Just the hat-trick for the big man this time. He showed his range, too. There was a header from a corner, then he lead the press to win the ball back and finished it off himself, and finally he was at the end of a fizzing one-touch move. Stephan El Shaarawy nicked one back but it wasn’t enough and we strolled into the final with a 3-1 victory and with Saido Berahino to thank for it.

Three days after, we awkwardly have to face Arsenal again but Saido is their downfall once more in a 1-0 victory. That was our nineteenth clean sheet of the season, which meant that Jack Butland broke his own record for shutouts.

He didn’t manage to make it twenty against Leeds though. The Premier League’s bottom club scored a late goal from a corner (shock), but by that point we were already three goals to the good courtesy of a brace from Tammy Abraham, some shocking goalkeeping from Marco Silvestri, and an outrageous chip from Ross Barkley.

The penultimate game of the season saw us square off against third place Liverpool, who also happen to be our cup final opponents. Rather than attempting to outfox them, or trying to contain their attacking might, I simply set us up to play our football and try to win the game on our own terms.

Which ends up going quite well. Danny Ings got us off the mark and Lewis Cook added to it with a fine solo goal. Shortly after Divock Origi scored an individual effort of his own to haul us back but a sublime bit of interplay between our attacking players carved the Liverpool defence apart and restored the two goal advantage:

A further goal from Berahino made it four and Gini Wijnaldum’s late header left the scoreline reading 4-2.

The season comes to close with a journey to Craven Cottage and we end on a high note. Berahino scores a penalty and Ross Barkley sweeps in a shot from the edge of the box either side of a Tom Cairney goal from a cut back. There was time for Daniel Sturridge to tickle the post with a stabbed finish in the 91st minute to set a cat amongst the pigeons, but we held on for victory.

An anxious week or so passes in the build up to the cup final but before we know it, we’re back at Wembley to try and get our hands on the FA Cup once more.

The game itself feels oddly familiar. With less than half an hour gone, Mr. Wembley had nabbed himself a rapid fire double to put us 2-0 up, both assisted by Ross Barkley. The former Evertonian then made it three with a ridiculous twenty five-yard banger that rattled the inside of the post on its way in.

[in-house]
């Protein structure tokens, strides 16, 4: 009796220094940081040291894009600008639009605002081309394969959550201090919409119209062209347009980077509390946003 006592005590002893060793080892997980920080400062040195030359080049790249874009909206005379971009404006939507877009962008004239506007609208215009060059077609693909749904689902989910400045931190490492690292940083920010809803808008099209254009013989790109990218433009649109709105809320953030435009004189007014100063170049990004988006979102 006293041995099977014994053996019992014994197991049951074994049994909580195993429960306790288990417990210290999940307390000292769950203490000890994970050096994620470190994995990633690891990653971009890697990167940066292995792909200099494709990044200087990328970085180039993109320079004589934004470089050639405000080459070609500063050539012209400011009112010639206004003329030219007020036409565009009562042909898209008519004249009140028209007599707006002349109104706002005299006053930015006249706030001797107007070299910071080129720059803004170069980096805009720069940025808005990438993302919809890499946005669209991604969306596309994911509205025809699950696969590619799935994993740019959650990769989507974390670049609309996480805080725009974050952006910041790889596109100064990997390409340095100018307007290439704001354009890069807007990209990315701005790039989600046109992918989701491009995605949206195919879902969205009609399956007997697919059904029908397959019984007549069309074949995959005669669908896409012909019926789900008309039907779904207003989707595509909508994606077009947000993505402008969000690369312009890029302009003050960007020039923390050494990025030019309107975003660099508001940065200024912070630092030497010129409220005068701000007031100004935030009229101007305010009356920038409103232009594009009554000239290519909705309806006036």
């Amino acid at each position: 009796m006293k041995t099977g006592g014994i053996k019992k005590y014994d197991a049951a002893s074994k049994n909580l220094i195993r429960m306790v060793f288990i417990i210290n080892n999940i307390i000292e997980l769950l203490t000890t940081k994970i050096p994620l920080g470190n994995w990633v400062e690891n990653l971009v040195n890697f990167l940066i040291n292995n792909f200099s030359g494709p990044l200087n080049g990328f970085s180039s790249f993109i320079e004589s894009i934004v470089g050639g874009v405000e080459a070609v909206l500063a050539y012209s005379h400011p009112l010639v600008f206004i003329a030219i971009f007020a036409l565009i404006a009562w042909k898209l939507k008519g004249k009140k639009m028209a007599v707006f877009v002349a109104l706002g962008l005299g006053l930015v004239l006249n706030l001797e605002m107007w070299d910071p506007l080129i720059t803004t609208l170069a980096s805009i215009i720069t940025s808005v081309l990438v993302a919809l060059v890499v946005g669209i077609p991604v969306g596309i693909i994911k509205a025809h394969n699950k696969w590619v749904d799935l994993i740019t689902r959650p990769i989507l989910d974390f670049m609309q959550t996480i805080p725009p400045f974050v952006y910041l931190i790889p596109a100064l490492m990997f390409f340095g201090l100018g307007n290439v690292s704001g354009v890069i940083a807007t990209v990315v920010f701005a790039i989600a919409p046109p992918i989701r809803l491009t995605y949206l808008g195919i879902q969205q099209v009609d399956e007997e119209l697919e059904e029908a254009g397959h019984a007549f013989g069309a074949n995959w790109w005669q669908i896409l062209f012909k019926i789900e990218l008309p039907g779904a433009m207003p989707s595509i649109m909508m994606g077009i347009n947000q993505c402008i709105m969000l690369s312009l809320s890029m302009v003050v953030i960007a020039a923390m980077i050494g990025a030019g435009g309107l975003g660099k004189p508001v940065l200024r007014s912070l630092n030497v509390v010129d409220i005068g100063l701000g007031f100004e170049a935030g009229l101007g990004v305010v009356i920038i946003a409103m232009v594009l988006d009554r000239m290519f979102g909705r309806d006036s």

It doesn’t all go our way: there’s a De Vrij header from a corner and a close shave with Mané before half time, but after forty minutes we had a 3-1 lead. The wobble continued after the break when a mix up between Keane and Butland allowed Roberto Firmino to sneak in and pull Liverpool back withing touching distance with half an hour left on the clock.

So, when Calum Chambers continued the theme of our players brainlessly giving away penalties at the worst possible moment this season, there was every reason to fear the worst. Jordan Henderson took a deep breath and the smell of extra time lingered in the air as he strode towards the ball… but Butland saves! Plunging down to his right, Jack Butland threw a dustbin sized glove at Henderson’s meek shot and scooped it out of the danger area. Incredible. I make that at least five penalties he saved over the course of the season. What a difference maker he’s been.

Liverpool were clearly deflated and as they desperately ploughed forward to find an equaliser, we caught them with a James Ward-Prowse-shaped sucker punch in the 88th minute. And as the final whistle blew, the Bournemouth end rejoiced; this was our third FA Cup triumph in four years, and our second final win against Liverpool. Drink it in lads and then crack open a can of the good stuff:


The Premier League table finished like this:

United lost the final game of the season 3-0 to Arsenal, which makes it seem as though it was the draws that killed us. In fact, we only lost one game (against United) in the second half of the season, which is some going. The gap to United proved insurmountable, but let’s take a minute to appreciate how impressive our performance was this season. Our total of 87 points is 10 better than last season and would have been enough to win the title in three of the last five seasons.

And we did it all with a modest average wage and by using the joint-fewest players in the league:

Our lads had a phenomenal season individually, too. Berahino’s 43 goals in 43 starts is incredible and Barkley’s 19 goals and 11 assists from AMC is a massive output. We had six players score an average of 7.5 or above and just one score below 7.0 (poor Rav couldn’t replicate last season’s efforts).

I stayed true to my ideological principles until the bitter end: signing and playing only Englishmen, focusing on younger players, striving to turn a profit, and placing an emphasis on those who excelled with their First Touch, their Decisions, and their Bravery.

I sacrificed some profit this time round by pushing for the title, to no avail.

Alas, it wasn’t to be. I fell short and couldn’t win the league. It’s oddly fitting, in its own way. If there’s one thing I’ve learnt from this endeavour, it’s this:

If you go fully Brexit, the best you can ever aspire to is second place.

We were never able to overcome the might of the impure and never ascended to the final level of Brexitry:


But it was fun trying.